Iberdrola’s offer for Scottish Power is evidence that the butterfly effect exists. In this instance, a builder flexes its muscles in Spain and a utility based in Glasgow ends up getting taken over. Spain’s construction groups have emerged as power brokers in the domestic utilities sector. One of them, ACS, has built a 10 per cent stake in Iberdrola and is said to want to merge it with Union Fenosa, another Spanish utility in which ACS holds a 40.5 per cent stake. Besides creating an obstacle to this, why does Iberdrola want to buy Scottish Power? Strategically, it provides scale and diversification away from Spain and Scottish Power also owns PPM, a US wind power developer. PPM, however, represents only about 20-25 per cent of Scottish Power’s sum-of-the-parts value. It is not clear that it is a must-own for Iberdrola, which is already the world’s largest wind power generator. In terms of scale, the new entity will be big in absolute terms but will essentially marry a large player in Spain’s fast-growing energy market with a relatively small competitor in the UK’s mature market. The twin pillars of the deal – renewables and European energy integration – are both subject to political risks.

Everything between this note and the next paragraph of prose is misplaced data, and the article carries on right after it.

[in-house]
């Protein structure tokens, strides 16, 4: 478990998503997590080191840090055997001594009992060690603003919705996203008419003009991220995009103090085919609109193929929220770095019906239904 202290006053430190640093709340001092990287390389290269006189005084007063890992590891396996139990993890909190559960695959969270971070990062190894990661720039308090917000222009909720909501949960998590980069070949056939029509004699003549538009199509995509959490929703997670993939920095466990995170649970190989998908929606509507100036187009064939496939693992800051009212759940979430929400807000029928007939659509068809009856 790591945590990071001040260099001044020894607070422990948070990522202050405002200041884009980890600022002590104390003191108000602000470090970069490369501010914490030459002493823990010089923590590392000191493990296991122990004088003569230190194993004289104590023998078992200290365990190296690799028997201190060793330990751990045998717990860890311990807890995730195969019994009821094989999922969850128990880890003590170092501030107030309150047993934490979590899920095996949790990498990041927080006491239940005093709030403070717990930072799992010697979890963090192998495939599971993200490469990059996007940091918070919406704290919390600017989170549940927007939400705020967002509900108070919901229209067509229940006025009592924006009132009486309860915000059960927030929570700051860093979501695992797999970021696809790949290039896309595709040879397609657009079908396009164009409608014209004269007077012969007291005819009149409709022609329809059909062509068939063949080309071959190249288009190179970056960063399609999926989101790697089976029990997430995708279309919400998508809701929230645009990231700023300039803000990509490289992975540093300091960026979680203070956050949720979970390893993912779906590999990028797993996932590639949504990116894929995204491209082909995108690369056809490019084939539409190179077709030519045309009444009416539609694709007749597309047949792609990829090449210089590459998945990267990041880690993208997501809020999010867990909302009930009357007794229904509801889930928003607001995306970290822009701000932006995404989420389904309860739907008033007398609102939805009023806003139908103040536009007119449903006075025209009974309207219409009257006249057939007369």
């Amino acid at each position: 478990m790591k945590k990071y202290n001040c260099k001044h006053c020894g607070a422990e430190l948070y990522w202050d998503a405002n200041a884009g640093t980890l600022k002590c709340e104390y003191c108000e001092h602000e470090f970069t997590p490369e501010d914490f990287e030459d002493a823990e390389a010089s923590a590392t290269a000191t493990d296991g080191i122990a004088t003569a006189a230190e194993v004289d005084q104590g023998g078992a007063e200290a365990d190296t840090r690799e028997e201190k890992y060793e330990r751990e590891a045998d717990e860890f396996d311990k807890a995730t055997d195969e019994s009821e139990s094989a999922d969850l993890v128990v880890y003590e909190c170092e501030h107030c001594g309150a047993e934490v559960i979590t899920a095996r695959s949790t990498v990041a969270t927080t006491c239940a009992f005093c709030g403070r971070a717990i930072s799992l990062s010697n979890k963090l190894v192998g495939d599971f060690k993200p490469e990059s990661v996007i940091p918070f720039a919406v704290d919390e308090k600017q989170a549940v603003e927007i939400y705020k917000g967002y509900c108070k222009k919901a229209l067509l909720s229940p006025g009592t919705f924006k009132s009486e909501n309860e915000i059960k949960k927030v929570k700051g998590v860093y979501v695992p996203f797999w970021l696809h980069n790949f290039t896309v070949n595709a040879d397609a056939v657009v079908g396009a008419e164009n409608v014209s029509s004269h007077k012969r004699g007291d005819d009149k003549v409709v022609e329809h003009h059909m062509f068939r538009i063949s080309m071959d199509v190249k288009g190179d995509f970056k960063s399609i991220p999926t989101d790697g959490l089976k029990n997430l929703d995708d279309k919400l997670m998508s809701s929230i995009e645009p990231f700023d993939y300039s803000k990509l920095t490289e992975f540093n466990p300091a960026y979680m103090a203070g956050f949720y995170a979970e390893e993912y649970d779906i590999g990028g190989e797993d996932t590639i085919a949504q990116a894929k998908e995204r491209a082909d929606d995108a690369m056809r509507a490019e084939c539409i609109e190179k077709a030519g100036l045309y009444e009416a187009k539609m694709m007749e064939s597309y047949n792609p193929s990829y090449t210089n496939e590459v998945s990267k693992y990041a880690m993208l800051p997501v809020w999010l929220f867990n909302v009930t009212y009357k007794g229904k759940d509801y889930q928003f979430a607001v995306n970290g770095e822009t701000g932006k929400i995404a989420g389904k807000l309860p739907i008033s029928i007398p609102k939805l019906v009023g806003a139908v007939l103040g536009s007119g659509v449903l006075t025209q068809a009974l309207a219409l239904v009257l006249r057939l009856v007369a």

The announced synergies, including the benefits of Spanish tax breaks on goodwill, are worth perhaps 100p per Scottish Power share. Net that off the 777p price implied by the cash and stock offer, and Iberdrola is still paying a punchy multiple of 9.3 times current earnings before interest, tax, depreciation and amortisation. That, the “strategic” rationale and the backdrop of turmoil in Spain’s utilities sector are all reasons to be wary of this deal. Meanwhile, Iberdrola’s use of its own highly rated paper to cover almost half the cost – while an astute tactic – adds to the sense that valuations in Europe’s utilities sector are near a peak.